clock menu more-arrow no yes

Filed under:

Who should the Penguins look to trade?

New, comments

Many lists are out there, but a good look at how the Pens should group their players

New York Islanders v Pittsburgh Penguins - Game Four Photo by Justin Berl/Getty Images

Every off-season it’s fun for the main stream media to float what sources say “could” happen. The key word being the veil of “could” as a qualifier. They’re not SAYING Iceburgh is going to be sent to the North Shore for the Pirate Parrot, just that it could be discussed.

Anyways, this hold-up on trading the best players is nothing new. Mainstream sources have forewarned not to be surprised about a Phil Kessel trade this summer. (Even though the refrain was the same in 2018.....And also, shamefully, in summer 2017 weeks after winning the Stanley Cup for the second time in Phil’s second season talks about Phil potentially being traded were floated by the Pittsburgh media).

But, as Adam Gretz pointed out here, the best advice for Penguins general manager Jim Rutherford is don’t do anything stupid. If you trade a point-per-game winger with a 23-team no trade clause, you’re making the team worse in the immediate future. If you trade what Rutherford called a “top 10” defenseman in Kris Letang (who also has a partial no trade clause) you’re being stupid. If you trade Evgeni Malkin, well then walking papers should be handed out.

With that in mind, how should the Pens structure their personnel in the off-season? It could be something like this..

Franchise cornerstones

This is the bedrock of the team, and players that simply can’t be parted with. In the unlikely event if Edmonton calls and offers to retain 50% of Connor McDavid’s salary to get one, well then you think, but just about in all cases otherwise and for reasonably intelligent practical purposes, these are the players to build around from 2019-20 beyond — on the ice and off of it for marketing and business reasons they’re a part of the team.

2017 NHL Stanley Cup Final - Game Six Photo by Bruce Bennett/Getty Images

Sidney Crosby - no explanation necessary.

Evgeni Malkin - 2018-19 was perhaps Malkin’s worst season, and even though he scored 72 points in 68 games, that still remains disappointing. But Malkin’s talent is a level that franchises search (usually in vain) to find. He’s still part of the solution and is not the problem. The problem would be building some talent around him. Would he be more engaged with a young Russian winger that he can help fit into the NHL like Sergei Gonchar did for him? Sounds appealing, but some sort of challenge like that could be a good idea.

Kris Letang - there’s no scenario where Letang can be dealt and a player who eats 25+ minutes and can score 50+ points while holding down the right side of the ice can be found. He gets hurt and he can make visible mistakes, but he also tilts the ice for the Pens advantage and way more good than bad happens. Don’t over-think it.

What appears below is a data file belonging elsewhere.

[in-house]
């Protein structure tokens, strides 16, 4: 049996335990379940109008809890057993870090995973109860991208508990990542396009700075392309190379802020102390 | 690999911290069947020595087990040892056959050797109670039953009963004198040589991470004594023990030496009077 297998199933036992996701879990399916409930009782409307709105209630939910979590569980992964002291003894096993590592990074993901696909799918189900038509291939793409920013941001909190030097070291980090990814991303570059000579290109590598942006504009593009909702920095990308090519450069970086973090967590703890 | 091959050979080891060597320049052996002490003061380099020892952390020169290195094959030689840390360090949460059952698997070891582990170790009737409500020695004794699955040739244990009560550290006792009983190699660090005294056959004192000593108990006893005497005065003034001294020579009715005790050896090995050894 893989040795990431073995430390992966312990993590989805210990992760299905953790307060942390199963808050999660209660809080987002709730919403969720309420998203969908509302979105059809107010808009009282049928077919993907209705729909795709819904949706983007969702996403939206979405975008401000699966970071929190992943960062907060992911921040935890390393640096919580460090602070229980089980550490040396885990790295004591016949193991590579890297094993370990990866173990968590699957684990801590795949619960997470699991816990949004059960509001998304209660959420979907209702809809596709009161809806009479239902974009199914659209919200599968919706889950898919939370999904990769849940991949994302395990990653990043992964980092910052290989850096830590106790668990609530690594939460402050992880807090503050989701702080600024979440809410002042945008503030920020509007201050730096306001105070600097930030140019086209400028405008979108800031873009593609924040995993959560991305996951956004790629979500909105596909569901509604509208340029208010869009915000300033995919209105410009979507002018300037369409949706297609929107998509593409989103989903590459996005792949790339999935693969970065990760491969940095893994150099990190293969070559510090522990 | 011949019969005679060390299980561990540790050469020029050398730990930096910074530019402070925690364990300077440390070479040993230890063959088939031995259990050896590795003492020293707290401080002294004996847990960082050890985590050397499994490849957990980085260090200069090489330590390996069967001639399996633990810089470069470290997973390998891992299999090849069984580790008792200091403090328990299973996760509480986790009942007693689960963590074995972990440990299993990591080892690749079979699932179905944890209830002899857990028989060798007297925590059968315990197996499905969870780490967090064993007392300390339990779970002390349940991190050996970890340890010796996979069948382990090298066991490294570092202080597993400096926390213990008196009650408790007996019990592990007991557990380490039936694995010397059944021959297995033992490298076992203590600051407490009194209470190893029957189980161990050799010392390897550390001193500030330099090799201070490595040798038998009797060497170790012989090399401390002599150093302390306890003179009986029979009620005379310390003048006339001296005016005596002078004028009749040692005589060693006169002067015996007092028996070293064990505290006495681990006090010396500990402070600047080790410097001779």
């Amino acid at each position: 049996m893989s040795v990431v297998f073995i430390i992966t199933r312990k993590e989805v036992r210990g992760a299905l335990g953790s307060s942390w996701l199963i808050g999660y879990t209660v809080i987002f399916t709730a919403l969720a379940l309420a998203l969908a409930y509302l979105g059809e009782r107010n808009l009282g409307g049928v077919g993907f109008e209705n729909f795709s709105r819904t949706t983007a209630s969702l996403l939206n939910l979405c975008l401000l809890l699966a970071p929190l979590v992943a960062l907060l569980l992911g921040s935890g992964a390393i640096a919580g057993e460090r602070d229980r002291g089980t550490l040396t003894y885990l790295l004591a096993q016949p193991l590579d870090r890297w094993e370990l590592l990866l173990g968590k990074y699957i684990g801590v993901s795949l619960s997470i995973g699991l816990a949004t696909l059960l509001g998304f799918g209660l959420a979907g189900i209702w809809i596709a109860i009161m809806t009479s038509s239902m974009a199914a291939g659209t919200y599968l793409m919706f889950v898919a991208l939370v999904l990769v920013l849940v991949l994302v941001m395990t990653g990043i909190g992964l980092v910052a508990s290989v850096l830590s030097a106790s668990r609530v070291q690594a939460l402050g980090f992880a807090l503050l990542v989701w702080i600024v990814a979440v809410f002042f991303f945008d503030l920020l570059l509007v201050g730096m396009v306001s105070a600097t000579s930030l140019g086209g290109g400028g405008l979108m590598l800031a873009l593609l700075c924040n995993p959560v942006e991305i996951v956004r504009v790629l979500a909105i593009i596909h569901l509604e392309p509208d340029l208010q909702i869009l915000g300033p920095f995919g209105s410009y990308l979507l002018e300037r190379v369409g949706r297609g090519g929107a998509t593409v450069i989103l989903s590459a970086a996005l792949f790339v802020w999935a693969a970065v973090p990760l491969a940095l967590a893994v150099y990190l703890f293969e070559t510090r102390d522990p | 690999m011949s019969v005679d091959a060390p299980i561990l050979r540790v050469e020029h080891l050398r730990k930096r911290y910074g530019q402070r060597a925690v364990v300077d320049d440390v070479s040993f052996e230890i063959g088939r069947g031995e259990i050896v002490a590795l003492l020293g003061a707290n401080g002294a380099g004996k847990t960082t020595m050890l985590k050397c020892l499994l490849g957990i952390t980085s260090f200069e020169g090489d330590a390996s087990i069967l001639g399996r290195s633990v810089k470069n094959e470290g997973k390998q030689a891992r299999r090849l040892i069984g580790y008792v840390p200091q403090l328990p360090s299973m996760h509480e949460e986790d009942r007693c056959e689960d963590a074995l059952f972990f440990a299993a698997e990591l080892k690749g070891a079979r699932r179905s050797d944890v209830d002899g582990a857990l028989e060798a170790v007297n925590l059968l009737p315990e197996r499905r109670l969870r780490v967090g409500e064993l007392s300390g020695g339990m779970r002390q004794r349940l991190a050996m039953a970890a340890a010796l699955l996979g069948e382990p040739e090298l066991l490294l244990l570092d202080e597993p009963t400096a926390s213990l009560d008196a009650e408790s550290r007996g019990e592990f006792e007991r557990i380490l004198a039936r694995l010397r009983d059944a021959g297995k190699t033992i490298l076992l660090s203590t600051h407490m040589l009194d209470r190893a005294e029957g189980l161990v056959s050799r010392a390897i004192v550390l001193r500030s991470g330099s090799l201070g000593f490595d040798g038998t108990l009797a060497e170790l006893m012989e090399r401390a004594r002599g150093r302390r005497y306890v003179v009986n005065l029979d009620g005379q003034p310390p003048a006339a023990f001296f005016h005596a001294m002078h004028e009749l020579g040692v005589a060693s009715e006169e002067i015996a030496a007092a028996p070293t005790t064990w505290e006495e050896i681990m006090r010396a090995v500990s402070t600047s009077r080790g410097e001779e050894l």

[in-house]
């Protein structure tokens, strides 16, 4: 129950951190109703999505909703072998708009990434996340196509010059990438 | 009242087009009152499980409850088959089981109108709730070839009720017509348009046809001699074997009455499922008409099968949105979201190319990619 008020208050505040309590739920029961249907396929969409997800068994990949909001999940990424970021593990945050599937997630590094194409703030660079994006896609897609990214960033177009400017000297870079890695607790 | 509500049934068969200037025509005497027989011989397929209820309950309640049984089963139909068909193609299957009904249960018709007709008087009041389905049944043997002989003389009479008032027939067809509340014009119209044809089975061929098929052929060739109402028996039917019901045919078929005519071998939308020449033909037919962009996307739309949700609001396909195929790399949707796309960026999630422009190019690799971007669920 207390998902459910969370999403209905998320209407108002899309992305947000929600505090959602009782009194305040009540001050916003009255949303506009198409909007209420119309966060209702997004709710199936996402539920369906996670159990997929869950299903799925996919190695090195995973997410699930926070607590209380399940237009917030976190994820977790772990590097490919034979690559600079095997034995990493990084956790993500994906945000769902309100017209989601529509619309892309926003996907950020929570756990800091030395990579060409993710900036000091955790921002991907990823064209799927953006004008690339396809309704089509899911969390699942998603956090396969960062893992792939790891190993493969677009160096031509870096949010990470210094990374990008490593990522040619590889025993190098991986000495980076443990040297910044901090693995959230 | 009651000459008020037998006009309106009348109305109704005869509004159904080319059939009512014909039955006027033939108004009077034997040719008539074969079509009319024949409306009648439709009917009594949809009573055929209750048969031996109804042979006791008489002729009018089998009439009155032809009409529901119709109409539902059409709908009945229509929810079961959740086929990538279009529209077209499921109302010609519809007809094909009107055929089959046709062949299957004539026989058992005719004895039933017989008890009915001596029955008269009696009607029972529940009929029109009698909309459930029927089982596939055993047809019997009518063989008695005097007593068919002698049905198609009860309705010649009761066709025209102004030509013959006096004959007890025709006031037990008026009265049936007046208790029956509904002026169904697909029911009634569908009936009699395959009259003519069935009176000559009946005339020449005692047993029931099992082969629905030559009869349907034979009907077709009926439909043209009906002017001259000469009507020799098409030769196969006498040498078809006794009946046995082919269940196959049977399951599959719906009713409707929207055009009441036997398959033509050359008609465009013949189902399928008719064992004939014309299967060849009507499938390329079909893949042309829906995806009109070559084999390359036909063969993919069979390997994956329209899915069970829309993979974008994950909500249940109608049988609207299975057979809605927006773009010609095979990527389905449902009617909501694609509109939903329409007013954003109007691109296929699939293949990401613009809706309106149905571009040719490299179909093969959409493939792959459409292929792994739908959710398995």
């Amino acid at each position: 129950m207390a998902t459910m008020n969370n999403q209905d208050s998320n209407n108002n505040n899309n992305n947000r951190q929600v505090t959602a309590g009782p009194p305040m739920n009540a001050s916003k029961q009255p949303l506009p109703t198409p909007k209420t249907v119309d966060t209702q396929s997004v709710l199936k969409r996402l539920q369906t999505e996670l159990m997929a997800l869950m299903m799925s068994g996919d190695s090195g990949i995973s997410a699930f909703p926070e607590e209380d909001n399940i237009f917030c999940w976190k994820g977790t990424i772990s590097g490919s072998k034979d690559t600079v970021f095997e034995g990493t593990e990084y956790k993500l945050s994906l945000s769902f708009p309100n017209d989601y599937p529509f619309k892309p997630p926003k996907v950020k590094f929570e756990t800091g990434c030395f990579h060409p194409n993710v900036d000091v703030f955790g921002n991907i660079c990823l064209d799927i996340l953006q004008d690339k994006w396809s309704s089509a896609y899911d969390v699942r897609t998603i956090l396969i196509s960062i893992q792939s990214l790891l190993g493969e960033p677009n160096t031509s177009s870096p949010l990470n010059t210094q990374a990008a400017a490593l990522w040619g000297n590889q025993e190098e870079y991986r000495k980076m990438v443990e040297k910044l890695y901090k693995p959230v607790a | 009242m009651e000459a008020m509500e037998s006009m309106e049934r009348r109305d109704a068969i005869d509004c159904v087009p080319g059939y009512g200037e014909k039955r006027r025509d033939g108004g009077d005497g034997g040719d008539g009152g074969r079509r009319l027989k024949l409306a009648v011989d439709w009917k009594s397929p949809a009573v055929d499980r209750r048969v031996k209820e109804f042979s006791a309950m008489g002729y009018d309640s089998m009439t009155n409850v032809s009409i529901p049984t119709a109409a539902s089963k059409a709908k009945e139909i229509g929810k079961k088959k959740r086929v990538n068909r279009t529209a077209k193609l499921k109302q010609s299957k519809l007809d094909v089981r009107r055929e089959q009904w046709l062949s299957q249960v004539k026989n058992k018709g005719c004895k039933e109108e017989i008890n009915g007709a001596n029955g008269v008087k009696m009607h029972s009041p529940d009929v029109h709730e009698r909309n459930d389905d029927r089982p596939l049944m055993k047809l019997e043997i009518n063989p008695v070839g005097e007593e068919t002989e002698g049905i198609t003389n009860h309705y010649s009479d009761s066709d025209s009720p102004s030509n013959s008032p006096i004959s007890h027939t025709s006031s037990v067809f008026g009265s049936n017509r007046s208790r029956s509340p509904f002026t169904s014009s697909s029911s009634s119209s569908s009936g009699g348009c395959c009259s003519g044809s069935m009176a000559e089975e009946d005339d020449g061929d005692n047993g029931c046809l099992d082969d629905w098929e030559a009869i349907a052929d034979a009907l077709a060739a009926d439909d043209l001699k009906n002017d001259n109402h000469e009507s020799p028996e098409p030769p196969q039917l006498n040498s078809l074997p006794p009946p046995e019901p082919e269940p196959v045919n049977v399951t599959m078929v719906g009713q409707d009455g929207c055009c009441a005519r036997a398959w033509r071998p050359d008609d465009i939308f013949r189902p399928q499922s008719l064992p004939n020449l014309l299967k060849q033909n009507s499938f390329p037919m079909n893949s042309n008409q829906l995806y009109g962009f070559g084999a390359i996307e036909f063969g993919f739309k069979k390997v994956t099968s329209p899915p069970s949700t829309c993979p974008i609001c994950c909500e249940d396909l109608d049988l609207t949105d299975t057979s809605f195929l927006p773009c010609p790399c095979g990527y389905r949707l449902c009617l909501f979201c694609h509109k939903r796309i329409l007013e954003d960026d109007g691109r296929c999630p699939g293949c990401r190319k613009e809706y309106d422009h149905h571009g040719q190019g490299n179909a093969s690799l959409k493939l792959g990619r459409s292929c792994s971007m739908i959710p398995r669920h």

Jake Guentzel - just got extended for five more seasons at a completely reasonable $6.0 million cap hit, and just scored 40 goals with Crosby this season. He’s not going anywhere anytime soon.

Matt Murray - goaltending can be voodoo, so again, no need to over-react. When you remember Murray was likely trying to playing through an injury early in the season, then got rest/rehab and came back on December 15th his .930 save% from then on was tied-third best in the whole league and his 25-9-5 record was definitely what it is all about. It’s totally fair to wonder what the next contract for a #1 goalie who doesn’t play 50+ games (let alone 60+) should look like, but for 2019-20 there’s no doubt who that #1 goalie is.

Young and valued

These guys are cheap, productive players. Their position on the team should be safe since their value to Pittsburgh surpasses their likely value in a trade.

Pittsburgh Penguins v New Jersey Devils Photo by Bruce Bennett/Getty Images

Jared McCann - McCann is the major piece of what Pittsburgh has to show for both the 2018 and 2019 trade deadline acquisitions. He’s young, exciting and can play center or wing. At $1.25 million cap hit next year he could be a bargain that is around the 20 goal mark again.

Dominik Simon - the internet either loves or hates Simon depending on how much you can appreciate a nuanced hockey player devoid of tremendous skill but capable of driving good play. At $750k, Simon is a strong value for the Pens next season.

Marcus Pettersson - for a guy who was a rookie last season, Pettersson looked more steady than many of the regular defensemen. He can skate, has nice size and comparing him to a Swedish Dumoulin has a bit of legs based on age progression.

Brian Dumoulin - okay so he’s not THAT young for a hockey player at 27, but at $4.0 million, Dumoulin represents solid value as a first-pair defenseman that can do just about everything well all over the ice. There’s no real reason to consider moving him, at all, much like the players in this category.

Teddy Blueger - was great in limited looks in the NHL in 2018-19, should have a full-time roster spot on the fourth line next season.

The Phil Kessel category

Phil gets his own spot, because he’s just different than everyone else, a unique personality somehow confined to the NHL machine that definitely does not appreciate or support individualism.

Pittsburgh Penguins v New York Rangers Photo by Bruce Bennett/Getty Images

Phil Kessel - Kessel is a point-per-game winger with an almost iron-clad no trade clause. If the Pens want to trade him, he’s going to probably a division rival for a fraction of his value returning. That would not be wise. Phil can be a pain for the media, his coaches but he still drives production on the ice, and that’s what matters most.